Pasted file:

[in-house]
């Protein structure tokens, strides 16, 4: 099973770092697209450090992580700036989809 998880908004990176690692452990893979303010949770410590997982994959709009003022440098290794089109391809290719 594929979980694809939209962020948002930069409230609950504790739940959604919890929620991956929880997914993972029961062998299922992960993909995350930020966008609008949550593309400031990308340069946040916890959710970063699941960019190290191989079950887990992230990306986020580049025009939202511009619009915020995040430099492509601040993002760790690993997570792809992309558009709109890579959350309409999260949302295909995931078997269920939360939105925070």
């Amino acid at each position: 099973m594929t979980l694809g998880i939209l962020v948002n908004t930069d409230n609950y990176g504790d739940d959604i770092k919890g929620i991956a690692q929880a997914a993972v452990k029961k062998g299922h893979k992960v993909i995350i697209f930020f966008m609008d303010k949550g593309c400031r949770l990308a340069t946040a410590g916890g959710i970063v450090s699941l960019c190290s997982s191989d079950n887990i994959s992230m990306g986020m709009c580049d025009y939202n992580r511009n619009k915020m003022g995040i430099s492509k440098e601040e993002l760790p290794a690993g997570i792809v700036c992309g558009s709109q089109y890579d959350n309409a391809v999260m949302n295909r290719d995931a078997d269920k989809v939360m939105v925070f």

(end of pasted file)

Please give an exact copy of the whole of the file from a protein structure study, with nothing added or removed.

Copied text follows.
[in-house]
């Protein structure tokens, strides 16, 4: 099973770092697209450090992580700036989809 998880908004990176690692452990893979303010949770410590997982994959709009003022440098290794089109391809290719 594929979980694809939209962020948002930069409230609950504790739940959604919890929620991956929880997914993972029961062998299922992960993909995350930020966008609008949550593309400031990308340069946040916890959710970063699941960019190290191989079950887990992230990306986020580049025009939202511009619009915020995040430099492509601040993002760790690993997570792809992309558009709109890579959350309409999260949302295909995931078997269920939360939105925070």
């Amino acid at each position: 099973m594929t979980l694809g998880i939209l962020v948002n908004t930069d409230n609950y990176g504790d739940d959604i770092k919890g929620i991956a690692q929880a997914a993972v452990k029961k062998g299922h893979k992960v993909i995350i697209f930020f966008m609008d303010k949550g593309c400031r949770l990308a340069t946040a410590g916890g959710i970063v450090s699941l960019c190290s997982s191989d079950n887990i994959s992230m990306g986020m709009c580049d025009y939202n992580r511009n619009k915020m003022g995040i430099s492509k440098e601040e993002l760790p290794a690993g997570i792809v700036c992309g558009s709109q089109y890579d959350n309409a391809v999260m949302n295909r290719d995931a078997d269920k989809v939360m939105v925070f």